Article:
• For Piedt’s sake. Give us more Tests

    Just as we were sitting bolt upright digesting the best-ever Test debut performance by a South African spinner, we are reminded of the fact that it will be another four months before we get to see the world’s No1-ranked team in action again. Thanks for nothing, International Cricket Council (ICC), aka the England/India/Australia closed club.

    Dane Piedt might ‘only’ have recorded his match figures of 8-152 in the nine-wicket win over minnows Zimbabwe, achieved inside four days. It came on a Harare pitch that gave the spinner a good amount of help, but … there seemed something different about this 24-year-old’s debut.

    He floated the ball up, gave it air and allowed it to grip and bounce. There was very little of the dart-it-in and hold-up-an-end approach to his approach – his domestic form suggested there wouldn’t be either – and he backed up his bowling with an athletic fielding display that even resulted in a fine reflex caught and bowled.

    In a nutshell, Piedt looked like he belongs at Test level. Yes, we have to be reminded of the opposition and the helpful spinning conditions. But still. The most prolific wicket-taker in the 2013-14 domestic Sunfoil Series had been given his chance and he grabbed it with both hands. Imran Tahir, the erratic leg-spinner, might view Piedt’s debut as the moment his own Test aspirations came to an end.

    Before we are quick to anoint Piedt, however, let’s reflect, on Tahir. In 15 Tests he has grabbed 40 wickets at an average of 47.17. His best figures of 5-32 came last October against Pakistan in Dubai. He never got to play against Zimbabwe, instead making his debut against Australia in late 2011 and claiming his first Test scalp in Brad Haddin, lbw, at the Wanderers.

    He has dragged his economy rate down to 3.53 runs per over but that wicket-taking average is too high. There are too many ‘four balls’ and perhaps a problem he faced at Test level was that he tried to bowl too many different deliveries, instead of perfecting a stock one and throwing the others in at the right moment, like the great Shane Warne would do.

    Cricinfo lists 27 different representative teams that the 35-year-old Tahir has played for, which means he has seen a lot of dressing rooms and experienced different captains, but his Test statistics just don’t justify him a spot in the Proteas lineup any more.

    Which is probably why there is so much excitement around Piedt. But, we have to wait until December, when West Indies visit, before the Cape Cobras off-spinner will be in Test whites again. That sucks.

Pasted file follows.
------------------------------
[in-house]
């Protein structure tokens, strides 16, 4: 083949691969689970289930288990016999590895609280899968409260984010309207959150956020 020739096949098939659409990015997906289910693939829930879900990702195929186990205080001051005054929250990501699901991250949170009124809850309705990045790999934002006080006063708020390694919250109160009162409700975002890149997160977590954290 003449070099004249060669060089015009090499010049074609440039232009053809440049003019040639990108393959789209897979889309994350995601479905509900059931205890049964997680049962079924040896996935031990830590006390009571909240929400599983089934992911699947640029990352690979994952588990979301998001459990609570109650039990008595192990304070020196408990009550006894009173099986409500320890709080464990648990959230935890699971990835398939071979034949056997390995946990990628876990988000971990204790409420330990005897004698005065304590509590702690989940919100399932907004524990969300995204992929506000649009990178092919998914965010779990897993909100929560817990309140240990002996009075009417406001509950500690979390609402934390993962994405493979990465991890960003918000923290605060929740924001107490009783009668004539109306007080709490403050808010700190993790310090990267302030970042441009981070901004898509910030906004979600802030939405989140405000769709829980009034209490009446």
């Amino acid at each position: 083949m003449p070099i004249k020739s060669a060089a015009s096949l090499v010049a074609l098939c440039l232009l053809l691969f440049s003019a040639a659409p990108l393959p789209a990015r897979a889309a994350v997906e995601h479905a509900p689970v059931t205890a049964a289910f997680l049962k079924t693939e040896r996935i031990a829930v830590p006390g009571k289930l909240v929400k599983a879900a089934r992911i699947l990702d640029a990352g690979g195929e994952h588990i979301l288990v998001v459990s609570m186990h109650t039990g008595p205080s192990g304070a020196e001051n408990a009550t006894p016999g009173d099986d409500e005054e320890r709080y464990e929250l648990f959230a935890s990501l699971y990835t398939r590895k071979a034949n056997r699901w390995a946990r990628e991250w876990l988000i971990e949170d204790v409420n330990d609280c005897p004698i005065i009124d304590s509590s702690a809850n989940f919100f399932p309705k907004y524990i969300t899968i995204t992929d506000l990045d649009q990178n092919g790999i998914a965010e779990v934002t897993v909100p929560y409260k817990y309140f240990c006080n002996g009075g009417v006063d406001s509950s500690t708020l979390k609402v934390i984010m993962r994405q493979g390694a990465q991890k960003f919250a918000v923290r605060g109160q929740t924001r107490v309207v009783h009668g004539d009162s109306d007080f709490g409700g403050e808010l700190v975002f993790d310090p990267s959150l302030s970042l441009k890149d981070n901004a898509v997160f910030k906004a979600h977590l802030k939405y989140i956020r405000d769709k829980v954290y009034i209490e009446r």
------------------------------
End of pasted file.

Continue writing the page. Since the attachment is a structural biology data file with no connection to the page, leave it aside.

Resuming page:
Before the first of three-Test series starts at Centurion on 17 December, the ICC have coughed up the following Test schedule:

    Sri Lanka vs Pakistan (two Tests)
    England vs India (the last of their FIVE Test series)
    West Indies vs Bangladesh (two Tests)
    Pakistan vs Australia (two Tests)
    Bangladesh vs Zimbabwe (three Tests)
    Pakistan vs New Zealand (three Tests)
    Australia vs India (start of a FOUR-Test series)
    South Africa then play West Indies in three Tests, while also in December, New Zealand and Sri Lanka meet in a two-Test series.

    Piedt looks a class act, an off-spinner who wasn’t called upon to pull too many rabbits out of his bag, with his topspin and flight being good enough to bamboozle the Zimbabweans. It should also be enough to see off those West Indians, even on notoriously bouncy tracks like Centurion – where Mitchell Johnson ran through the Proteas the last time Australia were here – but the big regret is that just when we should be salivating over what the record-breaking Piedt produces next, we go back into cotton wool.

    Similarly, just when we should be talking about the ideal Proteas batting line-up – especially at the top of the order where Alviro Petersen has played 33 Tests with an average of 35.83, which, in an age where the game remains balanced in favour of the batsmen, is not good enough to open for the world’s No 1 team – instead our attention turns to the ODIs while South Africans are forced to watch Test cricket from afar. Yet again.

    Photo: CSA

    Post by

    Gary Lemke